Posted in News and Views
Tagged branding, business, Depression, economic crisis, economy, entrepreneurs, ethics, financial crisis, financial institutions, funding, internet, jobs, meltdown, money, Recession, sba, sbdc, small business
There’s a lot of talk, especially in light of the developments of recent years, about retirement. Unfortunately, many people have lost much of their retirement nest eggs due to problems in real estate or in the stock market.
I received an interesting note the other day from a long-time friend, Dana Borowka, of Lighthouse Consulting, in Santa Monica, California. He offered a different view of retirement. Here is what he wrote:
“Last week I was thinking about retirement and what it means. The thought came – what am I going to retire from? Then the idea came – Today I’m retiring from fear and stress! I’ve shared that with a few people and the look on everyone’s face is – of course. They loved it.”
With traditional credit channels squeezed so much that even the bank of mom and dad is tightening its belt, social lending services have moved beyond typical peer-to-peer to target the inter-family space, as Ian Clover discovered.
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With financial institutions throughout the country striving to cater for the broadest base of consumers possible, mobile banking is an increasingly competitive industry. But how can FIs grow their mobile banking operations in a way that best suits them and their customers?
The recent outbreak of alternative financial transaction services hasn’t yet caused giants like PayPal and Ebay to need reputation protection, but they may be looking to revamp their business models soon. The new kid on the block, Dwolla, threatens to shake things up in an industry that seems to change by the year.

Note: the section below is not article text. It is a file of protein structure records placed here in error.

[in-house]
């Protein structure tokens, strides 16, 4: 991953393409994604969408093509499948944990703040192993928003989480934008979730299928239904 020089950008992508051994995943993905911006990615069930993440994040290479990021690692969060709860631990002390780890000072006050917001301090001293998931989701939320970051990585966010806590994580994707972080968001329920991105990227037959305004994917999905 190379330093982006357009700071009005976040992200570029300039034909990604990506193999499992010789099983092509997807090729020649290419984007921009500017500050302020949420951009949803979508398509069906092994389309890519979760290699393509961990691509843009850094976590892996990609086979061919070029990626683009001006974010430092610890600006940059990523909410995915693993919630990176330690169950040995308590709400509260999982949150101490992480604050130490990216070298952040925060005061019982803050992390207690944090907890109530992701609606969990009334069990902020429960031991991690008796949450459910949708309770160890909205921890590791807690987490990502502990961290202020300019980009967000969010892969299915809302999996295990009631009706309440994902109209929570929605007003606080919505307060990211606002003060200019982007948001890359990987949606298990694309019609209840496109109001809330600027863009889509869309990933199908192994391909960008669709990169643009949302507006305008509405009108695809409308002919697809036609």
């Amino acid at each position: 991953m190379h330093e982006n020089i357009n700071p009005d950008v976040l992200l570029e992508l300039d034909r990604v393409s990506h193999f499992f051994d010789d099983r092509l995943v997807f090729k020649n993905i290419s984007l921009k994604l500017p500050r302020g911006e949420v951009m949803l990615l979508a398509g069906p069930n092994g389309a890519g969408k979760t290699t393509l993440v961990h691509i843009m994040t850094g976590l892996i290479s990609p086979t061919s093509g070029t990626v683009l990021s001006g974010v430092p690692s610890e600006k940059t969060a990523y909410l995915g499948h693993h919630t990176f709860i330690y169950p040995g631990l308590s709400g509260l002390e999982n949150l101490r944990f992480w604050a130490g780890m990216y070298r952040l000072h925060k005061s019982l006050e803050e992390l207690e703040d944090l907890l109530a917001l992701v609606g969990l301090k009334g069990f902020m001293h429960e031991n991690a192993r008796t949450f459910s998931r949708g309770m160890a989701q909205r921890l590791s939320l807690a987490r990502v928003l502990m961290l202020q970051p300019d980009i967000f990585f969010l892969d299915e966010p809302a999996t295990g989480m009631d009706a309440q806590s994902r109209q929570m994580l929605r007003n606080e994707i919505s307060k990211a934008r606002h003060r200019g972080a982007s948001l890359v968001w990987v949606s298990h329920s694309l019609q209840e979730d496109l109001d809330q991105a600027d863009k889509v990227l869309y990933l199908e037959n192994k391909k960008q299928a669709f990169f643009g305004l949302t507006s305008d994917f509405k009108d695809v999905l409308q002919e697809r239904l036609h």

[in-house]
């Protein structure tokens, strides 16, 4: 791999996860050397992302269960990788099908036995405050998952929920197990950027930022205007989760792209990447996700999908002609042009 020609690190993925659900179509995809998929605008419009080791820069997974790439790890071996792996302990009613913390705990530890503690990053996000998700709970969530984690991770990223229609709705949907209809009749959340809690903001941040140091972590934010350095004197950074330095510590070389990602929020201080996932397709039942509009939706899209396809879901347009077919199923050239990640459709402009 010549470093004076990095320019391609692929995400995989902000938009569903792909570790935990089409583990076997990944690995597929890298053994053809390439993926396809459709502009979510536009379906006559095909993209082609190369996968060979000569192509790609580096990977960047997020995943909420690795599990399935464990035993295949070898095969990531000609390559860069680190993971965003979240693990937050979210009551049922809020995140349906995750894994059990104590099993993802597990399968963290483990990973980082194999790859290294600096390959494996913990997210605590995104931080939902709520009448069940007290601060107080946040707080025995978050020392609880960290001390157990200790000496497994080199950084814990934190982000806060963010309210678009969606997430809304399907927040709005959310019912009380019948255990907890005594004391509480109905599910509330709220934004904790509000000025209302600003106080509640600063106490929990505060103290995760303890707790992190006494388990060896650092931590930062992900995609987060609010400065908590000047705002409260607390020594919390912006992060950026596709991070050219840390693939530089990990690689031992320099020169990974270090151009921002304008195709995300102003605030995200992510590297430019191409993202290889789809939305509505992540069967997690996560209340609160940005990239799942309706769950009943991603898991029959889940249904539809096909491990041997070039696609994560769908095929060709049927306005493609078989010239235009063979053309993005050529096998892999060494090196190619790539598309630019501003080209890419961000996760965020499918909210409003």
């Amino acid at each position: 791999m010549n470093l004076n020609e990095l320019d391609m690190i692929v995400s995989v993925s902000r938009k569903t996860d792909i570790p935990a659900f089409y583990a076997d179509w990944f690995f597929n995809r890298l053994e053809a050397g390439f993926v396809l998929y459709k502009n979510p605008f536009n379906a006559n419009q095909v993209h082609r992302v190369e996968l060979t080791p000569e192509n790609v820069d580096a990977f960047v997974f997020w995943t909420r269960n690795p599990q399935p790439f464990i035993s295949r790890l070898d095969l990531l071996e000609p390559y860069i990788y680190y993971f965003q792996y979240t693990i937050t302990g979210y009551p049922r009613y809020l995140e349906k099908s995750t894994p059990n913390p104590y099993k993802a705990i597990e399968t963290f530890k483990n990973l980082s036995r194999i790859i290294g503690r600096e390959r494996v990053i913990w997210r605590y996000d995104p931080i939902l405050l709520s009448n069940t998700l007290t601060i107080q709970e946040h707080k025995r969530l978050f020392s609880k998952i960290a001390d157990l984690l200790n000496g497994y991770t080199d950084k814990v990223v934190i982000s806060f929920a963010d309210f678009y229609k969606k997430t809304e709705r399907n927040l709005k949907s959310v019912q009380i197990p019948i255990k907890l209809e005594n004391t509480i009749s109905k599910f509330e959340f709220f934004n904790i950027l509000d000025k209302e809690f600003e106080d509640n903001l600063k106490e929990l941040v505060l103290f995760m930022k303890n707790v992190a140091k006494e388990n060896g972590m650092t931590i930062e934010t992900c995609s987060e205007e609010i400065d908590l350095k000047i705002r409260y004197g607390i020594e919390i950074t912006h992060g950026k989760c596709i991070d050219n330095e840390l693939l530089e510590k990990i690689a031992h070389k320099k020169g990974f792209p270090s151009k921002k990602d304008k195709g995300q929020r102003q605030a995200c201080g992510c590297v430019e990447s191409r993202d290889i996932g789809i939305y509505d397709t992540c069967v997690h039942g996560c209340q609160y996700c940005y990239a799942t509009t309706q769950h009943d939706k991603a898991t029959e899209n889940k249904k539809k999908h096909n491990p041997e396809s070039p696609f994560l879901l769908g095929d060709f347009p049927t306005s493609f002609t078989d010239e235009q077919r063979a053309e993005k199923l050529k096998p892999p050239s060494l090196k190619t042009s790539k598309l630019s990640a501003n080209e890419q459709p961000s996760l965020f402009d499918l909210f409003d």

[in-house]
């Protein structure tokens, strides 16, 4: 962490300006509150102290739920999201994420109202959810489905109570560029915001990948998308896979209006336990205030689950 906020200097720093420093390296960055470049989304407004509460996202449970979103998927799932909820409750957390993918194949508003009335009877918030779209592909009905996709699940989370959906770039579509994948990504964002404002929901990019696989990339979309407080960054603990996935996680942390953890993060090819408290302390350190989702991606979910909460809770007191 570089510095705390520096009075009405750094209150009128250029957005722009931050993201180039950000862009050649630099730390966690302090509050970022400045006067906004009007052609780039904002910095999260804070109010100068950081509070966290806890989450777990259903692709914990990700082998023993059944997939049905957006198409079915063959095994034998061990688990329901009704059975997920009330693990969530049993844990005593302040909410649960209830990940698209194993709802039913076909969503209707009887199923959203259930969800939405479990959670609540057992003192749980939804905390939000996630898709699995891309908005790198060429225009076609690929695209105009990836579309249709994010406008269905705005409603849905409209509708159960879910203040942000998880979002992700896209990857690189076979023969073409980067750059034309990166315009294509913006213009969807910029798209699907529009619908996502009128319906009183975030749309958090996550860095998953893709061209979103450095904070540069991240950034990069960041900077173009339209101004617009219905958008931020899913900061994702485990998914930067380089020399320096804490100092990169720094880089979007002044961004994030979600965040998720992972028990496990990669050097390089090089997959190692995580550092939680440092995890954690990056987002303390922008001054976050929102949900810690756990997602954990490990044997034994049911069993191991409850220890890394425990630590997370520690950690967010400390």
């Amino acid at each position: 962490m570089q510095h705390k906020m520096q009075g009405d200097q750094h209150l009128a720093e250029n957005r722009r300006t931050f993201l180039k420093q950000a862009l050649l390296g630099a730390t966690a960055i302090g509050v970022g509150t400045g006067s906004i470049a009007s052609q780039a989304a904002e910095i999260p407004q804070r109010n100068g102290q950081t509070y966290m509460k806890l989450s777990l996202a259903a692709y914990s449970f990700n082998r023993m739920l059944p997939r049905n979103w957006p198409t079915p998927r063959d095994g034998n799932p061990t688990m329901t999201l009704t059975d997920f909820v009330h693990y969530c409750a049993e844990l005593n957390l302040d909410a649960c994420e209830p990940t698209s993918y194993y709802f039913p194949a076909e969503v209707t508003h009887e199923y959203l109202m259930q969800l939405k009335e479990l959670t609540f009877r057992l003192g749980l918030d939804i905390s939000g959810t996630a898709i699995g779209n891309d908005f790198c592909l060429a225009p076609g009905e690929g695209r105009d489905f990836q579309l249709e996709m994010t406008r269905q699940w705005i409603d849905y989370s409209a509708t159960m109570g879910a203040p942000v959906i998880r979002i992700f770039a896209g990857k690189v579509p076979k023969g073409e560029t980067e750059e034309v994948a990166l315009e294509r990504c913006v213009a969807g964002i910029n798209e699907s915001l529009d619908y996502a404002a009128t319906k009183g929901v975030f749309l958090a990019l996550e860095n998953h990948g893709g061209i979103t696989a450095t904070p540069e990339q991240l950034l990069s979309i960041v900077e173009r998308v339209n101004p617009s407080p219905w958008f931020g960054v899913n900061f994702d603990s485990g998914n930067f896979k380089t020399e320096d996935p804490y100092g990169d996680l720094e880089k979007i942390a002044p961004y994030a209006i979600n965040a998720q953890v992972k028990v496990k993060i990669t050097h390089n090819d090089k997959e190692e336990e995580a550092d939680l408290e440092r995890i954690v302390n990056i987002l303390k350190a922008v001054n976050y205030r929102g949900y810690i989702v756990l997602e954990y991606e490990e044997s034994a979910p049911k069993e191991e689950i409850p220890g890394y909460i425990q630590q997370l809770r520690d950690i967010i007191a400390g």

For big companies going online in the ’90s, the Internet was a shocker, laying bare all the silos within their organizations, as those units communicated directly to customers, with no homogenizing layer of customer service in between. So, if each of your business units had a different system for processing returns, it was no longer the poor telephone rep who had to deal with the crazy systems, now it was your customers.
Last Tuesday, when I spoke for a great group of CEO’s in Milwaukee, I noticed something very interesting. It was a good example of how some people take customer service to a whole new level and make a very positive impression.
The event was held at the Hilton Garden Inn, on West Park Place, at the Good Hope Road exit on Routes 41/45.
The meeting was in a part of the ballroom. Outside the room the hotel had set up a buffet for lunch for the group. While everyone was having lunch, and discussing some business issues, I noticed that the young lady taking care of the group was very attentive.
She smiled, was courteous, and yet very quiet as she cleared plates when people were through with their lunch.
And then I noticed something interesting about her. She wore white gloves.